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Substance Abuse Baraga, Michigan

Substance Abuse Baraga, Michigan

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Substance Abuse Baraga, Michigan

  1. 1. Techniques Used in Combating Prescription Drug Abuse Becky Tussing, RN - Associate Director KBIC DHHS November 28, 2012 Bemidji Area I/T/U Appleton, WI
  2. 2. Graph 1: Rate of prescriptions per 1,000 persons by county, Jan 07-Dec 08 (data from Michigan Automated Prescription System, MAPS, city-data.com and 2000 US Census) 4507 2468 1876 1223 0 1000 2000 3000 4000 5000 Baraga Houghton Marquette Ontonagon 0 0.05 0.1 0.15 0.2 0.25 Jan-11 Feb-11 Mar-11 Apr-11 May-11 Jun-11 Jul-11 Aug-11 Sep-11 Oct-11 Nov-11 Dec-11 Baraga County Unemployment Rate 2011 Baraga County Michigan U.S.
  3. 3.  In 2007 and 2008, Baraga County had more than twice the prescriptions, per person, of the most dangerous prescription drugs (i.e. Oxycontin, Hydrocodone, etc.) than Marquette County, and nearly four times that of Ontonagon County.  The average amount of prescriptions in Baraga County is 4.5 per person, two more than Houghton County (2.5), and substantially higher than Marquette (1.9) and Ontonagon (1.2).
  4. 4. Graph 1: Rate of prescriptions per 1,000 persons by county, Jan 07-Dec 08 (data from Michigan Automated Prescription System, MAPS, city-data.com and 2000 US Census) 4507 2468 1876 1223 0 1000 2000 3000 4000 5000 Baraga Houghton Marquette Ontonagon
  5. 5. 0 10 20 30 40 50 60 70 Assaults Burglary Child Abuse Domestic Dispute Domestic Violence Drug Related Harassment Juvenile Larceny Sex Offense Stalking Number of Calls 2011 KBIC Tribal Police Calls
  6. 6. “To promote education through public awareness with the specific objective to eliminate the use of “illegal drugs” for the betterment of the health, welfare, and safety of the Keweenaw Bay Indian Community and our neighboring communities.”
  7. 7.  Prescription Drug Abuse Contract  Direct Observation Random Drug Screens  PDSA Cycle for Controlled Substance Refill requests  MAPS/ Evaluation of prescribing history  Case Management Meetings  Medically assisted Treatment: Vivitrol  Referral network for outpatient substance abuse evaluation  Tribal Council approved Abusive Behavior Policy  Strong administrative support for Medical Staff  Drug Tip Line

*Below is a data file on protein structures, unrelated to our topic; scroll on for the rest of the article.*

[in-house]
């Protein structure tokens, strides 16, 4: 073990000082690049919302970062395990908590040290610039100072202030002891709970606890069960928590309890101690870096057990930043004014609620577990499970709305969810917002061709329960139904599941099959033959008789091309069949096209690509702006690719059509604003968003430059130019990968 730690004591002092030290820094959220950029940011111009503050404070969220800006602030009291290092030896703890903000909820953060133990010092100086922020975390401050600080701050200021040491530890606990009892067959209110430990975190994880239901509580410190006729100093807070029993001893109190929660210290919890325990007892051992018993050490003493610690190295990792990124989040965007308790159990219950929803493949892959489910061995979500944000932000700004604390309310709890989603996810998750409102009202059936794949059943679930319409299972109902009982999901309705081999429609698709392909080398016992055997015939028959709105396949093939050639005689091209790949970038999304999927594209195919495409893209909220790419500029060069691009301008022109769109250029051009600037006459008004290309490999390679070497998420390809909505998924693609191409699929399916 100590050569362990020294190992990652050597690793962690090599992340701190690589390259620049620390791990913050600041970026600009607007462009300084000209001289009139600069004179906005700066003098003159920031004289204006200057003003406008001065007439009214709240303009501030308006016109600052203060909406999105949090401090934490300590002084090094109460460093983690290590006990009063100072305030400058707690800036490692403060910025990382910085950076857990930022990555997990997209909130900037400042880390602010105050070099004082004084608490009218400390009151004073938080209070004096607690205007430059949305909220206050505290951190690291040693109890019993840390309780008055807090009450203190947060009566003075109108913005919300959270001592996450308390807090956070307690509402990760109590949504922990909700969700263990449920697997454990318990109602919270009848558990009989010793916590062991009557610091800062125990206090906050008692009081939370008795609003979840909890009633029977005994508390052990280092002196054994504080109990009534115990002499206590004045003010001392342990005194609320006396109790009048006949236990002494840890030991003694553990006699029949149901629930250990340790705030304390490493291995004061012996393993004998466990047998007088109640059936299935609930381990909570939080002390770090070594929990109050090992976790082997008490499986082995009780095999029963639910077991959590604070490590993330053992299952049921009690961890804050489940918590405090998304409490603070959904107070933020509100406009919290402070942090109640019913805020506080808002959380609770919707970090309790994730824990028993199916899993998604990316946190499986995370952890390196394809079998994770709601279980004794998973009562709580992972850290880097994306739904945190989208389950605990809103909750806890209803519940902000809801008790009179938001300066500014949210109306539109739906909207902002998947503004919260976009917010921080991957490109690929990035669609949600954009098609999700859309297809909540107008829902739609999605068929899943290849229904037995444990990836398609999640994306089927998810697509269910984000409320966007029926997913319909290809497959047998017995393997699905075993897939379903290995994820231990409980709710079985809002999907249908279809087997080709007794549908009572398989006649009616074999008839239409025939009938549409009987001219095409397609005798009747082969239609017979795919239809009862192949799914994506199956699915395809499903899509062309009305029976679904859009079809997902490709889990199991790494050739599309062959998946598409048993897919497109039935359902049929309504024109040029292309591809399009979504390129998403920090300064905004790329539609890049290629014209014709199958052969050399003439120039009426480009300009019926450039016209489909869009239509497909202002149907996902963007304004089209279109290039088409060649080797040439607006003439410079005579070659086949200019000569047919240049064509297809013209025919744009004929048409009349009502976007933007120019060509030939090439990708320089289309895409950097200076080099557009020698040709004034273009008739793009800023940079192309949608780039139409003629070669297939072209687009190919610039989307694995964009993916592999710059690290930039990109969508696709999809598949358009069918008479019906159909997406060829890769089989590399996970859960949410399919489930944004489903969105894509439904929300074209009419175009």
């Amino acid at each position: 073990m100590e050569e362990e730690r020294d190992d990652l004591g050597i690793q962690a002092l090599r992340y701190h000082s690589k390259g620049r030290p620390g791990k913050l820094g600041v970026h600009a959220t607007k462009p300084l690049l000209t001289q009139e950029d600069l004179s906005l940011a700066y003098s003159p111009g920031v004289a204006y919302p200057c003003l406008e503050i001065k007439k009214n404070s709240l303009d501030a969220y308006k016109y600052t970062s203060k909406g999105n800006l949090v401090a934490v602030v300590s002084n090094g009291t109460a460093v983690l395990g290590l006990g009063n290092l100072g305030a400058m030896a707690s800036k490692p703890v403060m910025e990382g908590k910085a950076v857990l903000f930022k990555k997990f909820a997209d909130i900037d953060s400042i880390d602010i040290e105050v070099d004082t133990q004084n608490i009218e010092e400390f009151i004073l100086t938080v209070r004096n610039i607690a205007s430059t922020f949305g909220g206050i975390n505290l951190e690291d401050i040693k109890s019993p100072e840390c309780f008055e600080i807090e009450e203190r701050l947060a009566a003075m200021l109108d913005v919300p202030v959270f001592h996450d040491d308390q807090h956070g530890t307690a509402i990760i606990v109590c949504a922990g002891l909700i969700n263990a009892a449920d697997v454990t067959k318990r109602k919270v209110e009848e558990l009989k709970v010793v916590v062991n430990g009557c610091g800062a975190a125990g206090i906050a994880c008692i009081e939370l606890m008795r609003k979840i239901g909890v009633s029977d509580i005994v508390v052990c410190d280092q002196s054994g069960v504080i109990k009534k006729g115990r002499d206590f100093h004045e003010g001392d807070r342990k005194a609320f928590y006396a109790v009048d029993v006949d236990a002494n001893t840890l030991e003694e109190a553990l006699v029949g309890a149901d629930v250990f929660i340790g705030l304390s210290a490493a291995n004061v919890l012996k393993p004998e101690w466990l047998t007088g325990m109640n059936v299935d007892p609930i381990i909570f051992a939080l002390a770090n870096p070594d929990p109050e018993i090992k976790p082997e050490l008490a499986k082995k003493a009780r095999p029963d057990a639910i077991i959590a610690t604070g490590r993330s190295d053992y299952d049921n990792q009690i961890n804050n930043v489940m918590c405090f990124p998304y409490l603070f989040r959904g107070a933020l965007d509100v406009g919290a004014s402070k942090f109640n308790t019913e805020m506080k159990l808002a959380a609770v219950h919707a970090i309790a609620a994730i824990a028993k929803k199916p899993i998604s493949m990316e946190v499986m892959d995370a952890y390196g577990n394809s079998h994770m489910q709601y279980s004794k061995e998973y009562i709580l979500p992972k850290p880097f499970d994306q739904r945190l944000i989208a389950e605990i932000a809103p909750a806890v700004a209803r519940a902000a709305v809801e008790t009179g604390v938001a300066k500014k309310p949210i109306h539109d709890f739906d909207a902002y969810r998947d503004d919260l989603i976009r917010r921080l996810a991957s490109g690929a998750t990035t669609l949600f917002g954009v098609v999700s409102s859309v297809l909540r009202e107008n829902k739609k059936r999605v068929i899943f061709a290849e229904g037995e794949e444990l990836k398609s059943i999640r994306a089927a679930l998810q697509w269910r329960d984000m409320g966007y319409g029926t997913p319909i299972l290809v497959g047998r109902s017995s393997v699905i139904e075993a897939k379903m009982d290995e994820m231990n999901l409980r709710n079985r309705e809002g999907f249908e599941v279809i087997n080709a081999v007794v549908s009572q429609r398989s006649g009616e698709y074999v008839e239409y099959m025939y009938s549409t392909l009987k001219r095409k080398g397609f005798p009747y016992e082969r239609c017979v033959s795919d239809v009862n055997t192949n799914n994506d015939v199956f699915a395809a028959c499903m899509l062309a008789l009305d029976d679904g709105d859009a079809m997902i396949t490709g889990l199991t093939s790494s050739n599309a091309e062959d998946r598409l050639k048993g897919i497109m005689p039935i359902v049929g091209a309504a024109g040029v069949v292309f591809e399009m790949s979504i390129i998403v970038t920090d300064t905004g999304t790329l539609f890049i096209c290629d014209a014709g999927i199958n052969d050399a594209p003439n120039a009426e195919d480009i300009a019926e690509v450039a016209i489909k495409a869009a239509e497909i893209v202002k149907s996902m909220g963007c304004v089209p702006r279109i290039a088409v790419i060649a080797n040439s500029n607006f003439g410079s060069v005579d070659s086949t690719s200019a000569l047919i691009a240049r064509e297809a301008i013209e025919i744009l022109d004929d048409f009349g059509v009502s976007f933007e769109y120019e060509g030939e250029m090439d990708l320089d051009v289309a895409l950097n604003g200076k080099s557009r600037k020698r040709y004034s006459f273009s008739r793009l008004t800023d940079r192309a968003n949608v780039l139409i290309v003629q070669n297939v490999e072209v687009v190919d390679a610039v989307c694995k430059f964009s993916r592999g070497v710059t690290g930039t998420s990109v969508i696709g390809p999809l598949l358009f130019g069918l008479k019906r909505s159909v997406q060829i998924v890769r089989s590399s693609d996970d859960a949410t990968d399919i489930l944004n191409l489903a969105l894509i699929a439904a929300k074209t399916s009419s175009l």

8. 8.  KB Tribal Police- K-9 dog, Meth Officer  New Day Treatment Center  Outpatient Treatment/ATR  Transitional Housing  On-Staff Neuro Psychologist  Medically Assisted Treatment- Vivitrol  Wellness Court  Ojibwa Housing  Job Training
  9. 9.  Makes it criminal to obtain or attempt to obtain a controlled substance ( or a prescription) for a controlled substance by fraud from a health care provider.  This statue also says that the medical records (or information released) for patients who do this are not protected by the physician-patient privilege, dentist-patient privilege, or any other health professional-patient privilege created or recognized by law.
  10. 10.  Any person who shall do any act, or who shall fail to do any act, involving a substance defined as a controlled substance by the Michigan Controlled Substances Act, shall be guilty of a misdemeanor if such act or omission shall occur within the jurisdiction of this court.  A conviction upon a violation of the provisions of this section shall constitute a conviction of a Class B misdemeanor.
  11. 11.  Simultaneously obtaining controlled substances from more than 1 physician.  Getting a controlled substance prescription for the same condition from more than 1 provider.  Getting a controlled substance in someone else’s name.  Using altered or falsified information to get a controlled substance.  Simultaneously filling the same controlled substance prescription at more than 1 pharmacy.